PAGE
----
“Adon Olam” is written with 4 beats per phrase, which means that it goes well with any song written in 4/4. Here are two songs that take on pieces of “Adon Olam”, followed by some traditional tunes and then some contrafactions (taking one tune and applying it to new words). Additionally, it is often set to the “signature tune” for holidays, such as “Maoz Tzur” on Chanukah (pro tip: do 2 sets of 5 lines — no repeats of words — to make it fit better).

This was written by Craig Taubman; it is being performed by Todd Herzog (also a Jewish singer-songwriter). The two parts of the song work together, and you can hear that here:

This take on “Adon Olam” was written by Tara Mizrahi.

This is the French Sephardic tune, sung by Cantor Brian Shamash. The visuals are coming from Tefillah Trainer, a computer program notated by Cantor Neil Schwartz and produced by Kinnor Software (better known for Trope Trainer).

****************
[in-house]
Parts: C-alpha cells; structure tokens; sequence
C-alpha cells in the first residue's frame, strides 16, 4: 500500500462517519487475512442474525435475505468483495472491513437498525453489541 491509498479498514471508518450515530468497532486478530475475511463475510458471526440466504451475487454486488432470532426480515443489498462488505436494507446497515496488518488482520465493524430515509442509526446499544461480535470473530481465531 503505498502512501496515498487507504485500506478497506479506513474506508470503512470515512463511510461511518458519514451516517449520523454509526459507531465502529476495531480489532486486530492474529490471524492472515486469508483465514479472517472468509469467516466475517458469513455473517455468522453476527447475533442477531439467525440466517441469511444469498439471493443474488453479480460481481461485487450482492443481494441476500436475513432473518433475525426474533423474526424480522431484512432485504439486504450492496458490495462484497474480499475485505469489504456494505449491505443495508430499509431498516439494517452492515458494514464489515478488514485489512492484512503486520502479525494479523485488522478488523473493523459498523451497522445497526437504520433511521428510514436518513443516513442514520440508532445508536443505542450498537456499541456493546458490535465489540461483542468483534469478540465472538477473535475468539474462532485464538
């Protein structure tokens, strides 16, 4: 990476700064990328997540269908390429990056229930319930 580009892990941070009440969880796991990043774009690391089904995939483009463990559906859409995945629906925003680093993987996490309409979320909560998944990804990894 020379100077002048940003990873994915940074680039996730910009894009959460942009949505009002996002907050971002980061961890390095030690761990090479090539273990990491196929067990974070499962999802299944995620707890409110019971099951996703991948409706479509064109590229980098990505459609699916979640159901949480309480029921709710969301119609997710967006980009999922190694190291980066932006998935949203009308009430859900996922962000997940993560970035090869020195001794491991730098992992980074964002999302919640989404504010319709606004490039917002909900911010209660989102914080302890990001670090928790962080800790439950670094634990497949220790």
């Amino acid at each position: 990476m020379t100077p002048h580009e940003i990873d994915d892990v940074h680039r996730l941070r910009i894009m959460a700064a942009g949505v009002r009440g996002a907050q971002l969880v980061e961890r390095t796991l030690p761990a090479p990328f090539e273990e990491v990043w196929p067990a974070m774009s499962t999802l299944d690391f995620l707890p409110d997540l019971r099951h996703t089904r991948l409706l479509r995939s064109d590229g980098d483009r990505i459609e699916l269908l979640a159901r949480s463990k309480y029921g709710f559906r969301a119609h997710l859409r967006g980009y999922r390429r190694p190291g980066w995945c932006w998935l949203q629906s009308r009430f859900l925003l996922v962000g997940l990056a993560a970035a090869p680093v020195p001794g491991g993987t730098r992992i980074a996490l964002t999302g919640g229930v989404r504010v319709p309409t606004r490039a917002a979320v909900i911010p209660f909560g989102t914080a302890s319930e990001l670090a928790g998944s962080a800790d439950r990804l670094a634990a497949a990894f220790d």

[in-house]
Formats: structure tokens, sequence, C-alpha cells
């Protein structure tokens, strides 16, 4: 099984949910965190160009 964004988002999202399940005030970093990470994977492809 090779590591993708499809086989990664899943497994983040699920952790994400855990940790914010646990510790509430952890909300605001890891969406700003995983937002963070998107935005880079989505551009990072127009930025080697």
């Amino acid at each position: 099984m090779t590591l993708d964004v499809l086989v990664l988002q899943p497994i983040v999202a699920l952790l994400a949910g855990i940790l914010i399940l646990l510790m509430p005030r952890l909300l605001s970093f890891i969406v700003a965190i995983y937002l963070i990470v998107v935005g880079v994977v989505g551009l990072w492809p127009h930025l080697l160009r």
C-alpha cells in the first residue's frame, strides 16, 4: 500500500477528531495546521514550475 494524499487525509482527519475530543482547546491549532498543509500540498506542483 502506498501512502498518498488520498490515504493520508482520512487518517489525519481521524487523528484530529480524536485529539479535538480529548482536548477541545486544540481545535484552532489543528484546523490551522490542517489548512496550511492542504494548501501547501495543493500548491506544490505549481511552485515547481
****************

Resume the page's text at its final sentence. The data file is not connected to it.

This is another tune, written by Eliezer Gerovitch (1844-1914). For more information about him, see:

This tune repeats the phrases of the refrain, though that isn’t shown in this video. Sometimes people pretend to play instruments in the repeating parts (trombone, trumpet, flute, triangle, trombone, cymbals).

This version of “Adon Olam” was composed by Uzi Hitman and Oded Ben-Hur in Israel in 1976. This video shows them singing it in concert. To see ballet dancers dancing to this tune, go here:

This is “Adon Olam”, set to “You’ll be back” from “Hamilton”. It is sung by Cantor Azi Schwartz, of Park Avenue Synagogue in New York.

This version is sung by the Abayudaya community in Uganda.

This is to the tune of “Cups” from the movie “Pitch Perfect”. It’s sung by the Jewish a cappella group “Listen Up”. If you like that tune, you can hear the Maccabeats apply it to “D’ror Yikra” here:

This is “Adon Olam” set to the Backstreet Boys “I Want It That Way”.

This is a Gospel setting by Joshua Nelson

This is the tune of “Rock Around the Clock”.